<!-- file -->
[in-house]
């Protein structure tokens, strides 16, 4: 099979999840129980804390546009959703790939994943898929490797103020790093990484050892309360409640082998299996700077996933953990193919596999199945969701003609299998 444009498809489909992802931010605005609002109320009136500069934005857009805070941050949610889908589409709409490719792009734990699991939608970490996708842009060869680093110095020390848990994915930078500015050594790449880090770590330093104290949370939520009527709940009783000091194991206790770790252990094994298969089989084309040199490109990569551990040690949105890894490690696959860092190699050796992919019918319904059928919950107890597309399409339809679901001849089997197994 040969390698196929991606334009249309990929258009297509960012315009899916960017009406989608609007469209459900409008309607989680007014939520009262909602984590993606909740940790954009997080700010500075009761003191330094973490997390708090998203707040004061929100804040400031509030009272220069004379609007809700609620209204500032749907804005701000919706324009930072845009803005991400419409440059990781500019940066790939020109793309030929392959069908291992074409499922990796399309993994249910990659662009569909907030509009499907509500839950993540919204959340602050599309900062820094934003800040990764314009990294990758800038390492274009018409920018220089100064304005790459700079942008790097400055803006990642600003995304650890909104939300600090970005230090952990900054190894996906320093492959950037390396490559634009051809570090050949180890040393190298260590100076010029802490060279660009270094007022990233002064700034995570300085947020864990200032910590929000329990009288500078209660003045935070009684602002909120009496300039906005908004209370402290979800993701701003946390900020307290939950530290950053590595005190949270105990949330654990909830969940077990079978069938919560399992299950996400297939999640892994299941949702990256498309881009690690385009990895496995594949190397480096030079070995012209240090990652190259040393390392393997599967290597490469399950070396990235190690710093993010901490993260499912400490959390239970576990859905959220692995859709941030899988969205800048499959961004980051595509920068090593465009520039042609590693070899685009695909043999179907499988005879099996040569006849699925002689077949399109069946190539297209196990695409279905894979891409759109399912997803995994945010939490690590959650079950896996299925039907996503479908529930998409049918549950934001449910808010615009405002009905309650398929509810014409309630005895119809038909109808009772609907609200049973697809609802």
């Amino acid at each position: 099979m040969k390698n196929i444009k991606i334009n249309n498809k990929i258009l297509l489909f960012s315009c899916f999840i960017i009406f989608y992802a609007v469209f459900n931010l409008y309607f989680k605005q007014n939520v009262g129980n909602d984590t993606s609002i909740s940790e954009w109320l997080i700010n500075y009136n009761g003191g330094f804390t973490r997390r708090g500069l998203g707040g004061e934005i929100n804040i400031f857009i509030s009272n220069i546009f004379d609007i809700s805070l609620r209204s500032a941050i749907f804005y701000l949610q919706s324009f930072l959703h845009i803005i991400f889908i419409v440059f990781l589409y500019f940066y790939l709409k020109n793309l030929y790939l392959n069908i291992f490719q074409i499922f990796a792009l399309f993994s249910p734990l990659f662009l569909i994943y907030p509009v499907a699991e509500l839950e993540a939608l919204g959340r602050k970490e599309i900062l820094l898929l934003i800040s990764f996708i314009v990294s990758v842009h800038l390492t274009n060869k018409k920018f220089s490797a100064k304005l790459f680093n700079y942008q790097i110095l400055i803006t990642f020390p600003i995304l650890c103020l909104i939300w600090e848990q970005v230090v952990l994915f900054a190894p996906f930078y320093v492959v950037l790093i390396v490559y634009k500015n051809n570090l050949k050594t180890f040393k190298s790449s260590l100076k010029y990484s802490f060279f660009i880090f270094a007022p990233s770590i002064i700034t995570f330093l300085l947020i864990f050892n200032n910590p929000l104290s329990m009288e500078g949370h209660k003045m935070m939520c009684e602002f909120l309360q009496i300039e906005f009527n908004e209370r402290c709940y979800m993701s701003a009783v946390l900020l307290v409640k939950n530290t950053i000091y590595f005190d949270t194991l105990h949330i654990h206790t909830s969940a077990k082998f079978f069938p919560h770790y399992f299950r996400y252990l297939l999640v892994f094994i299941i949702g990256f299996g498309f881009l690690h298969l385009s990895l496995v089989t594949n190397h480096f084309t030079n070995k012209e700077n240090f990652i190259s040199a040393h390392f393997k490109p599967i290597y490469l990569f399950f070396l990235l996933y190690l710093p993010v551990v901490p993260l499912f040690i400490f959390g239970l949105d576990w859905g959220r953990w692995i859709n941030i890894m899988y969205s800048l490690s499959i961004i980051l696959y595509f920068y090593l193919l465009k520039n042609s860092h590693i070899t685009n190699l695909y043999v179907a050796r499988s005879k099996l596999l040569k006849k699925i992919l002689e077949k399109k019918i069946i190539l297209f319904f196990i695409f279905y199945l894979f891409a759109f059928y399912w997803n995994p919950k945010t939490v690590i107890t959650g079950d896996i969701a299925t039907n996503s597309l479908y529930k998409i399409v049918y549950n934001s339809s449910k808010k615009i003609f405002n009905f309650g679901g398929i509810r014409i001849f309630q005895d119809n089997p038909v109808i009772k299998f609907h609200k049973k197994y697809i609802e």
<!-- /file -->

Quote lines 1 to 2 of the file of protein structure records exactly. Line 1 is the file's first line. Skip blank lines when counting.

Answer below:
[in-house]
């Protein structure tokens, strides 16, 4: 099979999840129980804390546009959703790939994943898929490797103020790093990484050892309360409640082998299996700077996933953990193919596999199945969701003609299998 444009498809489909992802931010605005609002109320009136500069934005857009805070941050949610889908589409709409490719792009734990699991939608970490996708842009060869680093110095020390848990994915930078500015050594790449880090770590330093104290949370939520009527709940009783000091194991206790770790252990094994298969089989084309040199490109990569551990040690949105890894490690696959860092190699050796992919019918319904059928919950107890597309399409339809679901001849089997197994 040969390698196929991606334009249309990929258009297509960012315009899916960017009406989608609007469209459900409008309607989680007014939520009262909602984590993606909740940790954009997080700010500075009761003191330094973490997390708090998203707040004061929100804040400031509030009272220069004379609007809700609620209204500032749907804005701000919706324009930072845009803005991400419409440059990781500019940066790939020109793309030929392959069908291992074409499922990796399309993994249910990659662009569909907030509009499907509500839950993540919204959340602050599309900062820094934003800040990764314009990294990758800038390492274009018409920018220089100064304005790459700079942008790097400055803006990642600003995304650890909104939300600090970005230090952990900054190894996906320093492959950037390396490559634009051809570090050949180890040393190298260590100076010029802490060279660009270094007022990233002064700034995570300085947020864990200032910590929000329990009288500078209660003045935070009684602002909120009496300039906005908004209370402290979800993701701003946390900020307290939950530290950053590595005190949270105990949330654990909830969940077990079978069938919560399992299950996400297939999640892994299941949702990256498309881009690690385009990895496995594949190397480096030079070995012209240090990652190259040393390392393997599967290597490469399950070396990235190690710093993010901490993260499912400490959390239970576990859905959220692995859709941030899988969205800048499959961004980051595509920068090593465009520039042609590693070899685009695909043999179907499988005879099996040569006849699925002689077949399109069946190539297209196990695409279905894979891409759109399912997803995994945010939490690590959650079950896996299925039907996503479908529930998409049918549950934001449910808010615009405002009905309650398929509810014409309630005895119809038909109808009772609907609200049973697809609802």